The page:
Carlos Alzaraqui, an Argentine-American, plays Bane in the animated films Justice League: Doom, Batman Unlimited: Mechs vs. Mutants, and his most recent animated appearance, Batman vs. Teenage Mutant Ninja Turtles.

And in Season 5 of “Gotham,” Bane is introduced with the real name of Eduardo Dorrance, with a background that combines his history in the comics with his role in The Dark Knight Rises. There he is played by Shane West, a multi-ethnic actor with a Cajun French mother and a British-Portuguese father.

AND NOW, LET’S TALK ABOUT THE COMICS:

Bane’s father was a man named Sir Edmund Dorrance, a British native military officer who defects from his homeland become an international mercenary, working with revolutionary cells throughout the world for profit.

Dorrance’s fate changed forever when he joined up with an anti-communist rebel cell in the small (fictional) nation of Santa Prisca, a Spanish colonized island in the north Caribbean. There, he strikes up a brief romance with one of the local native rebels, leaving her with child before abandoning them both when the rebellion fails. Unable to persecute Dorrance for his role in the rebellion, the Santa Priscan government holds his son responsible for carrying out his father’s life sentence.

So… is Bane white, or is he latino? By heritage, Bane is mixed race in origin. He has a white father, and a latina mother. But as someone who never knew his father until he was an adult, who was born and spent his formative years in Pena Duro, the prison colony of Santa Prisca, and now a man who still considers Santa Prisca his home, Bane is latino by nationality as well.

To read Bane’s true origin for yourself, see Batman: Gotham Knights (2000-) #47-49, “Veritas Liberat,” by Judd Winick.

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YoYoFroYo asks:

“Can you break down the origin of The Question?”

Even as a boy growing up in a Catholic orphanage, Charles Victor Szasz lived for one cause above all else: to expose the objective truth buried beneath the thick mire of lies upon which we have built our society. As Vic Sage, he became a reporter in his native Hub City, the most corrupt town in America. But in order to dive first hand into the political and criminal underbellies of his city to expose them for what they are, he had to hide his identity.

Luckily, an old friend of Vic’s, a scientist named Tot Rodor, had invented a synthetic substance meant for skin grafting that Sage could also use as a mask to hide his own features. And so, The Question debuted on the streets of Hub City, to ask what no one else would dare.

But don’t take my word for it — read the backmatter of 52 (2006-) #18, where Mark Waid and Joe Bennett brilliantly summarize the early days of The Question. In fact, check the whole series out for its wonderful two page bios… and one of the greatest Question stories ever told!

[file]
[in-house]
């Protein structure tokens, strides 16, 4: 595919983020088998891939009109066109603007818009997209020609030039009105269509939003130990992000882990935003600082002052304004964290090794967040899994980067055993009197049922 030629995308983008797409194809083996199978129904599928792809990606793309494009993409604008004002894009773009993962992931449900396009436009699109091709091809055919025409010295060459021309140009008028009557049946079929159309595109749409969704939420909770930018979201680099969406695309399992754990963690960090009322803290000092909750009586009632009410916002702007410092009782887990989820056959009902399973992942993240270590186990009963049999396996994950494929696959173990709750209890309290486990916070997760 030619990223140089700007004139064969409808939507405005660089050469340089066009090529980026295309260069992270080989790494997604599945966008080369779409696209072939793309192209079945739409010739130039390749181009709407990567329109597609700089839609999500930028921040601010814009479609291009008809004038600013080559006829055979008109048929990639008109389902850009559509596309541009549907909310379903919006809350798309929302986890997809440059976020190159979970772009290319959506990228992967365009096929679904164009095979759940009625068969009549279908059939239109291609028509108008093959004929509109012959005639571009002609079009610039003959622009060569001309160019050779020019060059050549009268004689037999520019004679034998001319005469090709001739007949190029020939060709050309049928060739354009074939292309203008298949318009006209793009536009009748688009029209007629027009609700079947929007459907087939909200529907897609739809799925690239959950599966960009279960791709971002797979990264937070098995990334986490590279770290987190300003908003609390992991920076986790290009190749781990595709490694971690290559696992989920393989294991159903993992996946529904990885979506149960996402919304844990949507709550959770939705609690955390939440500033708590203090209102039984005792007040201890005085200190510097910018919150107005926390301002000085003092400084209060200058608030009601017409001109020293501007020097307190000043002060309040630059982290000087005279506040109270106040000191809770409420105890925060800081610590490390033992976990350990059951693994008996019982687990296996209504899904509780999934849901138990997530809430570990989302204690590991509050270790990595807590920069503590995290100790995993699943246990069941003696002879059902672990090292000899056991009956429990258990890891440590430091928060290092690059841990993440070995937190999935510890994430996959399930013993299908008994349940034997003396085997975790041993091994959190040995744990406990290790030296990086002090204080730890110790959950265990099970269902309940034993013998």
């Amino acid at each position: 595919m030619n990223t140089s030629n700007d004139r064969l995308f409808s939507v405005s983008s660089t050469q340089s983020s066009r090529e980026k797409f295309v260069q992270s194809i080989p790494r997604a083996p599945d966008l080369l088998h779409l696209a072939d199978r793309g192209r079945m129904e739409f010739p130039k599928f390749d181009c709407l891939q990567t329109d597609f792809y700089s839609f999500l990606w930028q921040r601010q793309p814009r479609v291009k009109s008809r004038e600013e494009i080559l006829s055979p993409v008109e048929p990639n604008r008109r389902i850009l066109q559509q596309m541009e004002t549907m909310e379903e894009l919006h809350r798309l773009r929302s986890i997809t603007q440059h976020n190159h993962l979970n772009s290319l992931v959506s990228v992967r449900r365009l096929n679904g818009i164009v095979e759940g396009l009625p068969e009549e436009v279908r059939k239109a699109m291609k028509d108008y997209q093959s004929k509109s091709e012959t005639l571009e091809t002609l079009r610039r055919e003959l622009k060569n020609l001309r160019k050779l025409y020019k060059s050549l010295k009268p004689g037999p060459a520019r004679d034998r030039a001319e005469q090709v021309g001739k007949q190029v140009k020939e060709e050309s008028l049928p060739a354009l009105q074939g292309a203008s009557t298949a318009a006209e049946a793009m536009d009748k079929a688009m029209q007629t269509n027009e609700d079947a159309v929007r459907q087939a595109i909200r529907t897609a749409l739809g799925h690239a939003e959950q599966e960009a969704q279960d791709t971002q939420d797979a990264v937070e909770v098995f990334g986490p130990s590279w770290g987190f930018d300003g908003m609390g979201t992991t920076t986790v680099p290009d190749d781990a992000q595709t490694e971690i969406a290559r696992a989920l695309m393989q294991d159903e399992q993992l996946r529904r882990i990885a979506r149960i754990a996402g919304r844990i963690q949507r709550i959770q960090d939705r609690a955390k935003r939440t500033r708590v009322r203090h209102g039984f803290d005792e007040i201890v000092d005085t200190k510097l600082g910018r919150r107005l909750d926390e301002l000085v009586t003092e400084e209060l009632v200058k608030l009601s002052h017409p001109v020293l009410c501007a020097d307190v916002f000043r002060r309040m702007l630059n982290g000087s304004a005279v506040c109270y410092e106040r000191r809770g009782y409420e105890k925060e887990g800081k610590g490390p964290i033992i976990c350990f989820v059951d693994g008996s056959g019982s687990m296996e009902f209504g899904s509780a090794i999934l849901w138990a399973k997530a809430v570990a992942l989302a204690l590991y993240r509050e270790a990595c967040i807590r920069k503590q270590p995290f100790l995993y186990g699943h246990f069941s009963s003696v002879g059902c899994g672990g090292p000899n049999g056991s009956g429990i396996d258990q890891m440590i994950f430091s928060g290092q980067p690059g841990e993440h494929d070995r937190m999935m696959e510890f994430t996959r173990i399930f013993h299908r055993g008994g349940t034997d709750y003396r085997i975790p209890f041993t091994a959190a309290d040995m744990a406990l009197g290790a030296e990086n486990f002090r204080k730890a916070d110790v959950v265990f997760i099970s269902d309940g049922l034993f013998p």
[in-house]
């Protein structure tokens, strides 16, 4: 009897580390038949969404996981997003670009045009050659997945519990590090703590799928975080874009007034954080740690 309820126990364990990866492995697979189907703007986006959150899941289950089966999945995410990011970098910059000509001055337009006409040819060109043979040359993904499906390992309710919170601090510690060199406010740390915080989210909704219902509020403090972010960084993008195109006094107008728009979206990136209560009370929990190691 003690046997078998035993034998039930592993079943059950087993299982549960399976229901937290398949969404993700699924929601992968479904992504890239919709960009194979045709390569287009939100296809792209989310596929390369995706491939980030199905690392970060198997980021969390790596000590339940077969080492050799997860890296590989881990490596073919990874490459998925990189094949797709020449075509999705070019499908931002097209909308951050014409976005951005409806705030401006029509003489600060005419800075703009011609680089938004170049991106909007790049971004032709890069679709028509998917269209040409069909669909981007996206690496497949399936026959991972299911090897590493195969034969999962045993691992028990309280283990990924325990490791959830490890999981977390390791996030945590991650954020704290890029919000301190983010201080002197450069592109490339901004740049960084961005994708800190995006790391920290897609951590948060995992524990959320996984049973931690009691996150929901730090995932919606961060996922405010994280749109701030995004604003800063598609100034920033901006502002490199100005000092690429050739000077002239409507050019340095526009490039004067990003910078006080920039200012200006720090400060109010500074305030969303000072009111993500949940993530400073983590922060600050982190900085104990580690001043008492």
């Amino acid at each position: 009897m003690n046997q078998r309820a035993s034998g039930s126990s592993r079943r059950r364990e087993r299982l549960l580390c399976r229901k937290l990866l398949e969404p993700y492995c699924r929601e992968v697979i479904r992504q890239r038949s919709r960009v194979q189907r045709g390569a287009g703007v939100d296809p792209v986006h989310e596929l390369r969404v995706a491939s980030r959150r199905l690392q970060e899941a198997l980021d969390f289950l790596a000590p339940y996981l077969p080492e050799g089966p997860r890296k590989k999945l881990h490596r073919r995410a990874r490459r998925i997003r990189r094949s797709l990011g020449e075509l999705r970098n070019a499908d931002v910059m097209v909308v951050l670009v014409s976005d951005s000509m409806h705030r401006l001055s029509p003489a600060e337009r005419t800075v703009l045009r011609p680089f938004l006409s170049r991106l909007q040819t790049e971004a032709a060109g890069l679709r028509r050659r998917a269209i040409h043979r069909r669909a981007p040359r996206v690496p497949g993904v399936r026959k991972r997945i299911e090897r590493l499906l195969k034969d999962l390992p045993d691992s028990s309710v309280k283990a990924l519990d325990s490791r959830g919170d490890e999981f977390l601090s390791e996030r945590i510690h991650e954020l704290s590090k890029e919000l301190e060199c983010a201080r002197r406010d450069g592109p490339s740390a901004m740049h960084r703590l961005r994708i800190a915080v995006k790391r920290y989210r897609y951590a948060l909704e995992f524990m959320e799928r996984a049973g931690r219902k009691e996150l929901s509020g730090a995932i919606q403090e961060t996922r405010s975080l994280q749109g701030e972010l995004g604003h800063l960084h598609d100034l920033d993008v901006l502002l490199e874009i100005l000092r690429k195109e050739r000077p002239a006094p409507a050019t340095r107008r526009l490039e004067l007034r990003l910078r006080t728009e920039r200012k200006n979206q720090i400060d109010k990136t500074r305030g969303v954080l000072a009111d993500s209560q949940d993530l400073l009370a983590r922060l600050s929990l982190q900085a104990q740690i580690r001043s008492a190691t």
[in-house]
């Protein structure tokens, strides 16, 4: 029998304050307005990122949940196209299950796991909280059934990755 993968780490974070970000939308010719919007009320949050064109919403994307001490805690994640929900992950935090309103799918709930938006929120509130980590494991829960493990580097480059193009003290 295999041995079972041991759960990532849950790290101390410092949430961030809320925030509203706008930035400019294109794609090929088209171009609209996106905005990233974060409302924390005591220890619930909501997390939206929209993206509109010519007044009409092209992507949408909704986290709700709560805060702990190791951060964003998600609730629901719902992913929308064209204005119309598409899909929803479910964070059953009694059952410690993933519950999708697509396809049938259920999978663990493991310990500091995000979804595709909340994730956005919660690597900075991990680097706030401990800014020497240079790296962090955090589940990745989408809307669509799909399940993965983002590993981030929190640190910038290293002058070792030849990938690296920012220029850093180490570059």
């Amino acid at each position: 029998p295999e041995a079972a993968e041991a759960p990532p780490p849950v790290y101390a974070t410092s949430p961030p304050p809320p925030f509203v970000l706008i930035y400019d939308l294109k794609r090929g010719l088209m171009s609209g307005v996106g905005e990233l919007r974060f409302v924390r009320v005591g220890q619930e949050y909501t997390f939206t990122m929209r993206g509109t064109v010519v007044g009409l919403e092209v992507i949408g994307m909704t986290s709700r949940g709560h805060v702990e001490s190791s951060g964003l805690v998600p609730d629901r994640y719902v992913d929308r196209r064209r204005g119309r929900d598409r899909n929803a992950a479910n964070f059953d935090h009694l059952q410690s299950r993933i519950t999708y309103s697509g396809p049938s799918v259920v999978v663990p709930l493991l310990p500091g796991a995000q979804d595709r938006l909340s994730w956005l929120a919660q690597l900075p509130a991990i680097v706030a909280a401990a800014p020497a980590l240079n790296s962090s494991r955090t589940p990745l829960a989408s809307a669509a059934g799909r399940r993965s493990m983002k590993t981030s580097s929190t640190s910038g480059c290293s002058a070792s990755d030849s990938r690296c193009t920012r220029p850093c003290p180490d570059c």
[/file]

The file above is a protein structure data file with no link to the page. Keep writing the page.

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Awesome_Squid asks:

“When in relation to other stories did Damian get resurrected by Batman if Damian didn’t appear in Endgame when Batman “died” but was alive before Bruce Wayne returned in Superheavy?”

The exact sequence of events when it comes to comic book continuity can be difficult to parse, especially when it comes to the lives of characters as prolific as the Bat-Family. Batman can be on as many as five or six completely different adventures on any given month of publication, and it’s often up to the reader’s best logic or suspension of disbelief to sort them out.

With that in mind, let’s take a look at what was going on in Batman’s world during the month that Damian was resurrected.

Damian’s resurrection occurs in Robin Rises: Alpha, a special finale issue of the “Robin Rises” story arc which returned Damian to life. The issue was published in December, 2014.

During that month, we also saw Batman #37 (the second issue of the Endgame story arc), the ongoing publication of Batman Eternal, as well as its spinoff miniseries, Arkham Manor. Batman Eternal and Arkham Manor both contain storylines which feature the character of Eric Border, Joker’s secret persona as an Arkham orderly. Joker reveals himself to have been Border all along during the events of Endgame, so it stands to reason that both of those stories take place before Endgame begins. Catwoman, too, was tied into Eternal at the time, placing it before Endgame. As the flagship title of the line which served to dictate the future of its characters, it’s reasonable to figure that Batman itself took place slightly ahead of time in relation to the other Batman adjacent books — including Batman & Robin, where the story of Damian’s resurrection and its aftermath was being told as Joker plagued Gotham in Endgame.

If this is true, then within your question, there’s another valid one. Where WAS Damian during Endgame?

The answer to that comes a few months after Endgame’s publication, with the launch of Patrick Gleason’s Robin: Son of Batman. This series picks up narratively where Gleason and Tomasi’s Batman & Robin left off, with a newly resurrected Damian trying to figure out his own place in the world while reconciling with the baggage of his past. The first issue of Robin: Son of Batman begins in media res, where we find Damian in Bialya with his colossal dragon-bat, Goliath. It’s clear, then, that Damian’s quest did not BEGIN when Son of Batman #1 was published, but some time before.

I therefore would posit that Damian’s resurrection arc occurs right before Endgame, with Endgame itself taking place while Damian was beginning to strike out on his own.